The only shortcoming Marines have ever seen in the 5.56 round after decades of kicking ass with it, was it's inability to penetrate certain types of cover, such as car doors and windows. That was remedied with the creation of the SOST round.

    The Army has never spent as much time training as the Corps does, nor does it place the emphasis on maintenance discipline that we do. Malfunctions in the field, or perceived inadequacies in the capabilities of this particular weapons platform are rooted in Soldiers' lack of training, not the the M4's lack of capabilities, or those of it's round.

    If you want a more lethal weapon, and a deadlier round, the only solution is to get your butt out to the range and train some more…become as deadly and as accurate as you personally possibly can. Once you do, you will discover just how incredibly devastating this weapon and its current ammunition can be.

  17. I'll remember that next time I see a few of them executing women for going to school, they're great upstanding people…/sarcasm.

  18. Because past 200M .300 drops like a rock. Your holdover would be huge at 600M.

  19. Glad to see Colt loose. I don't care if they build them in Egypt. Until Colt, Springfield and the rest move out of United Socialist Republic of New England, let them and their unions make pencils.

    Jim Laubler, SF retired.

  20. So do the A1 improvements plus the harder-hitting M588 round mean the M4 is finally a mbr worthy of the finest infantry on the planet?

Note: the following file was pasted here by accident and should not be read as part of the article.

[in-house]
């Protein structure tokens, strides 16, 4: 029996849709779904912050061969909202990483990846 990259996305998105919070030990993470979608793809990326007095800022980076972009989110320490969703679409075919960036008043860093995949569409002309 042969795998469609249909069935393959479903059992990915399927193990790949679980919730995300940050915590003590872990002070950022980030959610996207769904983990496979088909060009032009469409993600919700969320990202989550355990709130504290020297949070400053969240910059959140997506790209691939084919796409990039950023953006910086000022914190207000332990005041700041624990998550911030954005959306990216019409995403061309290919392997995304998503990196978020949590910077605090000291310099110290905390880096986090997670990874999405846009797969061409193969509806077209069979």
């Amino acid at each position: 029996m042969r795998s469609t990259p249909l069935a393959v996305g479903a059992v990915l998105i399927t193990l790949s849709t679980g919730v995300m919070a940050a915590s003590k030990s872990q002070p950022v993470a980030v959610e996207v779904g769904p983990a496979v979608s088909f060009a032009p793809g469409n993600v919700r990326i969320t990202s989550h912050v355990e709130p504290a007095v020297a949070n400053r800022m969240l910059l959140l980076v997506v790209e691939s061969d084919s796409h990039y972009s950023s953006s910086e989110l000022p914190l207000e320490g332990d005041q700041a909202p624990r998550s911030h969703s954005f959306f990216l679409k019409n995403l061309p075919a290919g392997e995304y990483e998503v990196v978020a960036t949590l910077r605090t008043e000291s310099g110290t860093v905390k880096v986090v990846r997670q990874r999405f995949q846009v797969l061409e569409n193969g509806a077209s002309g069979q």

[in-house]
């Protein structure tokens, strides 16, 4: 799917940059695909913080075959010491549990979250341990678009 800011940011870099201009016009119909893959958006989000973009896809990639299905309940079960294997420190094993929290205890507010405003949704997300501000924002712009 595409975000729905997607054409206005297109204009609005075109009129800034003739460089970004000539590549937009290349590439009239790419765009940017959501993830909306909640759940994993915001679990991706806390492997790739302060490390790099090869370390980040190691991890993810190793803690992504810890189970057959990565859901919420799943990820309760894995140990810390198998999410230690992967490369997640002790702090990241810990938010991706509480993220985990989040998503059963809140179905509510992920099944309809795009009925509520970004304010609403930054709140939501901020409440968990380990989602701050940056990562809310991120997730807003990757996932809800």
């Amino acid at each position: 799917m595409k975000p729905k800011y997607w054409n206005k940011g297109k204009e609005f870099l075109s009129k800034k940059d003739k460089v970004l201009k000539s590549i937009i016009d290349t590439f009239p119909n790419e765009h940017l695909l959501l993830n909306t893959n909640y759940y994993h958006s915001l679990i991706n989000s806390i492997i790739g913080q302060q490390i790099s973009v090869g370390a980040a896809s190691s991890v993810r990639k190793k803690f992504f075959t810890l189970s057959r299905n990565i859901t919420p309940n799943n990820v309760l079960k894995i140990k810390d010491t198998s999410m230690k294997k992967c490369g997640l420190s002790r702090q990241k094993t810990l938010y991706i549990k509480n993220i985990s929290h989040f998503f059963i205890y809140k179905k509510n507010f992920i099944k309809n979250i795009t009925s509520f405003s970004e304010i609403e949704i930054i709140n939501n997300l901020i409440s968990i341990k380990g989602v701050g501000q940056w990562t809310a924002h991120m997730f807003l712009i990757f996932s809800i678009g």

21. If they issue soldiers fully automatic M4's, they'll whine about soldiers wasting ammo like they did with the M16A1. Why don't they just issue them semi automatic only M4's? I wonder what FN's upgrades will be to the M4? I'm guessing it will be a fully ambi controls,monolethic upper with free float barrel, and a more durable heat resistant barrel. I'm also glad to see Colt loose.

  22. Belgium doesn't make M4's.

  23. 6.8mm and 6.5 didn't pan out 5.56mm for what areal assault rifle does does a good job.

  24. They adhere to the mil-spec standards. But those are surely not the highest standards they could adhere to.

    The fact is, these company's look at their product and think:"what can we save money on and still meet the required specs?"

    That is something different than the normal way a company should operate:"How can i make the best product on the market?"

    Om not saying they will make a bad product, but its not their best.

    But we are sending our best boys out to the sandbox with these guns, thats the problem

  25. It's belgium that does not have to be a foreign land. They have virtually no army so the US could take it over in a day ;-)

    Lol, on the serious side:

    With Obama's one-world-agenda soon there will be no more foreign country's we will all be one through the UN. Doesnt that sound wonderfull?

  26. Civilians don't buy 120.000 at a time, and do not have the power to stack manufacturers against eachother.

    Civilians will pay anything for a rifle, and manufacturers know that.